“Justin Bieber’s getting married,” you might tell your housemate, who then puts a message on Twitter. Soon hundreds of homes around the world are alive with Bieber fever. In these videos, synthetic biologists have harnessed the power of rapid communication to build a living machine. These growing bacteria cells have been genetically engineered to emit light. Each burst of light is accompanied by chemical ‘messages’ encouraging nearby cells to flash in time. After 400 minutes, the 2.5 million cells in all 500 neighbouring compartments are flashing perfectly together. Like angry tweeters, the bacteria now react as a group to slight changes in their environment, sensing new chemical messages – added at 900 and 1600 minutes here – which slow the flashing down. In the future, tiny bacterial circuits (this one measures just 5mm across) might be used as sensors for all sorts of things, such as fluctuating toxin levels in the bloodstream.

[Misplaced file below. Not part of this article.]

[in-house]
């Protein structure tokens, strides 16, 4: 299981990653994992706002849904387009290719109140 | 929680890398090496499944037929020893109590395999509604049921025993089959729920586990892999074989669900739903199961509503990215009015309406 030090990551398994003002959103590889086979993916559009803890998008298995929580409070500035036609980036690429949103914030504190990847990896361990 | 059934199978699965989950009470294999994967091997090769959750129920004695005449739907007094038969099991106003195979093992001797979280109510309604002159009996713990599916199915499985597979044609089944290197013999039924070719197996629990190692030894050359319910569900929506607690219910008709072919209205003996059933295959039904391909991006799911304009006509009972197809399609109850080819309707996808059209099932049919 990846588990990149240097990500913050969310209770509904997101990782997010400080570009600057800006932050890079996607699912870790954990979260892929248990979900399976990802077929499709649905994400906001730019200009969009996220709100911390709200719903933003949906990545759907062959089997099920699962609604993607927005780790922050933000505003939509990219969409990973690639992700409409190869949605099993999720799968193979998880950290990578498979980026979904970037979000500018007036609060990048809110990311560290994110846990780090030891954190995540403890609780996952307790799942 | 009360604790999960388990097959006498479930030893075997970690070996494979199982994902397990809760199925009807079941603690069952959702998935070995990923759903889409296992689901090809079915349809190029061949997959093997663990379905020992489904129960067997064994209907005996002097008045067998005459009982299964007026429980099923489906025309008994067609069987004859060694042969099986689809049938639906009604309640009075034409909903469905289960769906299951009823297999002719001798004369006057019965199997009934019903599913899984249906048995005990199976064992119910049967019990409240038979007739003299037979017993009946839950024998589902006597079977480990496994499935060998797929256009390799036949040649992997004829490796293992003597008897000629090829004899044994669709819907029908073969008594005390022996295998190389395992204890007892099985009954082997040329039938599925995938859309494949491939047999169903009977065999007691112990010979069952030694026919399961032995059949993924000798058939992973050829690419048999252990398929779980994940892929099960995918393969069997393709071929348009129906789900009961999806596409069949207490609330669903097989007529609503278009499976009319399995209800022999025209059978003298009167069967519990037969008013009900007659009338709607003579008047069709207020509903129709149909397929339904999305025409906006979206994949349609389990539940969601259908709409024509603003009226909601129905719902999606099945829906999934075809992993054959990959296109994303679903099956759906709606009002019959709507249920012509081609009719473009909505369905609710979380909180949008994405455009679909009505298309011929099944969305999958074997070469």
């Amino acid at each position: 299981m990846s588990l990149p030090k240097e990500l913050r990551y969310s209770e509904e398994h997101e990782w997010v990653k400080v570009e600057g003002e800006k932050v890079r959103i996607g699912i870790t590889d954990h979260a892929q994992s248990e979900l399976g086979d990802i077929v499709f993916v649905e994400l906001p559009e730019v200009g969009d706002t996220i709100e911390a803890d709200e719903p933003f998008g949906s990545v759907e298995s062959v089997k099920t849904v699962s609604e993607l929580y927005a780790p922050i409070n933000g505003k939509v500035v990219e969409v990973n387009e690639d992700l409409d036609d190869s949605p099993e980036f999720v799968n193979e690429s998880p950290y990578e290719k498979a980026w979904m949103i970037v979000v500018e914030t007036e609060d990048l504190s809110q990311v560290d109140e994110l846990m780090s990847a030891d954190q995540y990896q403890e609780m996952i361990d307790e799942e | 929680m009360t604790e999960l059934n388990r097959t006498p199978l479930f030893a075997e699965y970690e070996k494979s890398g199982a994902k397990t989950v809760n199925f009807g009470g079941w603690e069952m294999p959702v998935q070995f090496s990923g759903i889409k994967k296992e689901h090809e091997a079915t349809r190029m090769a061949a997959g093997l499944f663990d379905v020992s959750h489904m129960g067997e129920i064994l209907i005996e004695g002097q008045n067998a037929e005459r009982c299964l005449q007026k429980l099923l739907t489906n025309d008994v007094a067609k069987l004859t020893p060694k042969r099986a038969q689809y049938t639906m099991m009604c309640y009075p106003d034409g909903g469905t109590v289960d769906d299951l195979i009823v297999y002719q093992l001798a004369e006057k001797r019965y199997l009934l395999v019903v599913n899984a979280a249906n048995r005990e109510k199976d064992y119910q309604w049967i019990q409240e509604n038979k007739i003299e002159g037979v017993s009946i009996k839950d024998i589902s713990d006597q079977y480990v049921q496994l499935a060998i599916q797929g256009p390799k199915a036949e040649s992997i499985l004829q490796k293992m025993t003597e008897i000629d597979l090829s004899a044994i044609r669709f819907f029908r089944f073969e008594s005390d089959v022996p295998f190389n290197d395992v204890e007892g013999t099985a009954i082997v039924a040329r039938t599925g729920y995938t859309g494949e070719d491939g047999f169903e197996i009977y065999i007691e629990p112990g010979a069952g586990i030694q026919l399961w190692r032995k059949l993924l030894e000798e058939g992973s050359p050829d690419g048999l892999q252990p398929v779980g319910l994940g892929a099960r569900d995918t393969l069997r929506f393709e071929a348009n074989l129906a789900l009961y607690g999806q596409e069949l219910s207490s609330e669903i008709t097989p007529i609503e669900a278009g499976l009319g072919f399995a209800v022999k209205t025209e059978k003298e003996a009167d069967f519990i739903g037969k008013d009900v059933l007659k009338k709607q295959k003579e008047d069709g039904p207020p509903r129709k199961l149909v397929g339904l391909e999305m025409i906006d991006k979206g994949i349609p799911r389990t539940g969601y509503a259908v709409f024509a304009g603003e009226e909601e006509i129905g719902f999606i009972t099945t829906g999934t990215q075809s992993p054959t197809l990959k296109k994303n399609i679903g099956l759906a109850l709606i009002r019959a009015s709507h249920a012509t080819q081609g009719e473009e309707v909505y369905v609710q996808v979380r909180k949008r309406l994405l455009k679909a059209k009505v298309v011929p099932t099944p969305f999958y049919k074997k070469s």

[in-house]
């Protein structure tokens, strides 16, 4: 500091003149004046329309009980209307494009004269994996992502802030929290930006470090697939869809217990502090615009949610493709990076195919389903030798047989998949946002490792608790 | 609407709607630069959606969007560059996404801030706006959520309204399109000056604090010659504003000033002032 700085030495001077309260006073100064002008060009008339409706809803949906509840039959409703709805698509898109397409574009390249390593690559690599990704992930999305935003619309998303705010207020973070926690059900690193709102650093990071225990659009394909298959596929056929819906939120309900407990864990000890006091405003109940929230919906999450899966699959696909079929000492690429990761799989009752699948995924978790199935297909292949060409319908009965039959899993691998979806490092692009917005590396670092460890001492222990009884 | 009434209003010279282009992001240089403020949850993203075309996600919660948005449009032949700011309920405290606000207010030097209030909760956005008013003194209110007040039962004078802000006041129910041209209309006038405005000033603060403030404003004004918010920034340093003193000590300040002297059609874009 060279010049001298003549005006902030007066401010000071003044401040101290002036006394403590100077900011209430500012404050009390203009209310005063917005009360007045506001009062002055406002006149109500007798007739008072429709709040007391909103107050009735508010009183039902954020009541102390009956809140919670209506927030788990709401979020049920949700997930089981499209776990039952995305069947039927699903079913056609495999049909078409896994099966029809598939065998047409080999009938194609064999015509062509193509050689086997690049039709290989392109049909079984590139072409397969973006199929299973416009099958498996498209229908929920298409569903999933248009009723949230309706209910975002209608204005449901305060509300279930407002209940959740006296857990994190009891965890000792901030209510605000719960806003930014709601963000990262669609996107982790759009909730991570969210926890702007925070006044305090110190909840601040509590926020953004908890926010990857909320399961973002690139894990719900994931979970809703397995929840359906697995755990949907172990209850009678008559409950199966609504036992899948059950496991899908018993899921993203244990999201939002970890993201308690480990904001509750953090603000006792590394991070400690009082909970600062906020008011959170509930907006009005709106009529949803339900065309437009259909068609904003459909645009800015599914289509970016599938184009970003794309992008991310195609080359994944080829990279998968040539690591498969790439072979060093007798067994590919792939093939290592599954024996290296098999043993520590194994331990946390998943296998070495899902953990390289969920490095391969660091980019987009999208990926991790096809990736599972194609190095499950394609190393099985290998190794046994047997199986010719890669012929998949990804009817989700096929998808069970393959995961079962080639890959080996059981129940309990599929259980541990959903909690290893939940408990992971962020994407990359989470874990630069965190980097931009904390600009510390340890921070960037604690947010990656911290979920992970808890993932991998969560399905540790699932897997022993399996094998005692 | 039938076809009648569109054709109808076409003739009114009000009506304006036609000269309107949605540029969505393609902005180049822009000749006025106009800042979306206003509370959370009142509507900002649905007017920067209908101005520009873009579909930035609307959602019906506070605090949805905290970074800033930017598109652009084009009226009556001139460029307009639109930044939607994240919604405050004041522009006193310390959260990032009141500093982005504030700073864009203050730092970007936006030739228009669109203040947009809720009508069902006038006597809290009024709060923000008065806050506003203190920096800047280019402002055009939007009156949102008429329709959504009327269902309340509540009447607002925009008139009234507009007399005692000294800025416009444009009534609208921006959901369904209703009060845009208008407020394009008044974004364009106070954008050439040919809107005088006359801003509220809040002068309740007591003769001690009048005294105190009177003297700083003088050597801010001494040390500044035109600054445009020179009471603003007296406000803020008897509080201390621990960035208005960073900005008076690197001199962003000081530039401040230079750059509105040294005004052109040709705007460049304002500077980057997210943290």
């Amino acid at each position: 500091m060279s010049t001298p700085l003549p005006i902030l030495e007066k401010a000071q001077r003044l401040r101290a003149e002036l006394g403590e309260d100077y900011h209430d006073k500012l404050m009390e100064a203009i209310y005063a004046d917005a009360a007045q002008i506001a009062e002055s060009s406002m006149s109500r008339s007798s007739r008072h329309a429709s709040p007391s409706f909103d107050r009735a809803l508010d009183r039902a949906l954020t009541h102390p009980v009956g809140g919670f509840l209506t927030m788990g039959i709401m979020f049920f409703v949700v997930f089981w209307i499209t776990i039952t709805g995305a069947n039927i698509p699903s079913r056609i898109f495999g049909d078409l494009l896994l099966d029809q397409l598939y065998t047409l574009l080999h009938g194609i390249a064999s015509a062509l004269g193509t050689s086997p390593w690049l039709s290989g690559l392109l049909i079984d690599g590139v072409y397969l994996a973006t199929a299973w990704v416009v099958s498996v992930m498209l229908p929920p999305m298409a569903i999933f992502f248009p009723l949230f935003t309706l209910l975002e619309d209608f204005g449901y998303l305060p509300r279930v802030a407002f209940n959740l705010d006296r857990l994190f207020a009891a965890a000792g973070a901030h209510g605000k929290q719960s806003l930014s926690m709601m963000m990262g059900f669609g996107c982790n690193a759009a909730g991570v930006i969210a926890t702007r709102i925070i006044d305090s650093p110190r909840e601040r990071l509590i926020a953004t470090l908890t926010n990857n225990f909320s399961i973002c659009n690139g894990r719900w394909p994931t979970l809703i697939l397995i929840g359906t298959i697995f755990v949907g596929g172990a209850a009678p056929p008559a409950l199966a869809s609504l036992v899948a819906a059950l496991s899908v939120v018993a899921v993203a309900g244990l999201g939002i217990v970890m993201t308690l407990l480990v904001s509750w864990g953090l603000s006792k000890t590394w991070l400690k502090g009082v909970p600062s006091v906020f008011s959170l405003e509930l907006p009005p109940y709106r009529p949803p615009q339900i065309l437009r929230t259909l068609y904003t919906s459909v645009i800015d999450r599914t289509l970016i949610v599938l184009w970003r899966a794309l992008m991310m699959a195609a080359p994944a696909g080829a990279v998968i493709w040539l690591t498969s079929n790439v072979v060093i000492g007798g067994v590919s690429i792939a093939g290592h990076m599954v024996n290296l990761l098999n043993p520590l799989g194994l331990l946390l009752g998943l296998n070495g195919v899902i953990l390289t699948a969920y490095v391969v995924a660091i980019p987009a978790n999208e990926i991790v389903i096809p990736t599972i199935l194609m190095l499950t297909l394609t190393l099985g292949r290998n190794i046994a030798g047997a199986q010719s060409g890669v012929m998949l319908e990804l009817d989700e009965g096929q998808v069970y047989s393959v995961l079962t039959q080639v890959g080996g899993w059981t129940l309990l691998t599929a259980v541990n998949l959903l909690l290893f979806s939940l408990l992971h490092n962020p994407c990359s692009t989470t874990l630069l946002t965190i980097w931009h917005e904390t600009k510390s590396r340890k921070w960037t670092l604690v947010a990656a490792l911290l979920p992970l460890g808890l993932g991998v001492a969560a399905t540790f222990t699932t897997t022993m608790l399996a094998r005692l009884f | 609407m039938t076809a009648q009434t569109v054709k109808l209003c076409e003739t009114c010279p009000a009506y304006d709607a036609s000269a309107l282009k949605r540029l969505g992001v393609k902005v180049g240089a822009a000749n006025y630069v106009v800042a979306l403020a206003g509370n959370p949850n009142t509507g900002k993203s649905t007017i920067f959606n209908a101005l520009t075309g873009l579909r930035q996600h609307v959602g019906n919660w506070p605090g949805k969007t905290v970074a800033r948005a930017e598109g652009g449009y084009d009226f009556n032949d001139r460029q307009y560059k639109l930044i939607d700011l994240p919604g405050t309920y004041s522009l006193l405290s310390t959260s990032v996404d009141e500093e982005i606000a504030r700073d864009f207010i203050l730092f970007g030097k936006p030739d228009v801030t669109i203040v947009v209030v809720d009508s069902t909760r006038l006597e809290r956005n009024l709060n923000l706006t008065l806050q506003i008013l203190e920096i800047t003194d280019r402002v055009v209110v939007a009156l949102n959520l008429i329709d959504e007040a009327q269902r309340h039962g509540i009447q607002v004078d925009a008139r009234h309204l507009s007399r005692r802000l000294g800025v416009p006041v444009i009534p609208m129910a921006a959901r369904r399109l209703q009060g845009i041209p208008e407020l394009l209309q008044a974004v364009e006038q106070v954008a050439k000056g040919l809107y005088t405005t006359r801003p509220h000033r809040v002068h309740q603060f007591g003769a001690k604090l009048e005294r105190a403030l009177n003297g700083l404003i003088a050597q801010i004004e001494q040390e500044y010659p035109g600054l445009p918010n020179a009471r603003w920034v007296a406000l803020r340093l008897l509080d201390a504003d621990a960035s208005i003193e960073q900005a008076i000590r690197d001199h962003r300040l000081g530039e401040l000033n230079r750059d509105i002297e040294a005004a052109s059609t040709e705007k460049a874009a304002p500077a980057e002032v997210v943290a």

Written by John Ankers
BPoD stands for Biomedical Picture of the Day. Managed by the MRC London Institute of Medical Sciences the website aims to engage everyone, young and old, in the wonders of biomedicine. Images are kindly provided for inclusion on this website through the generosity of scientists across the globe.
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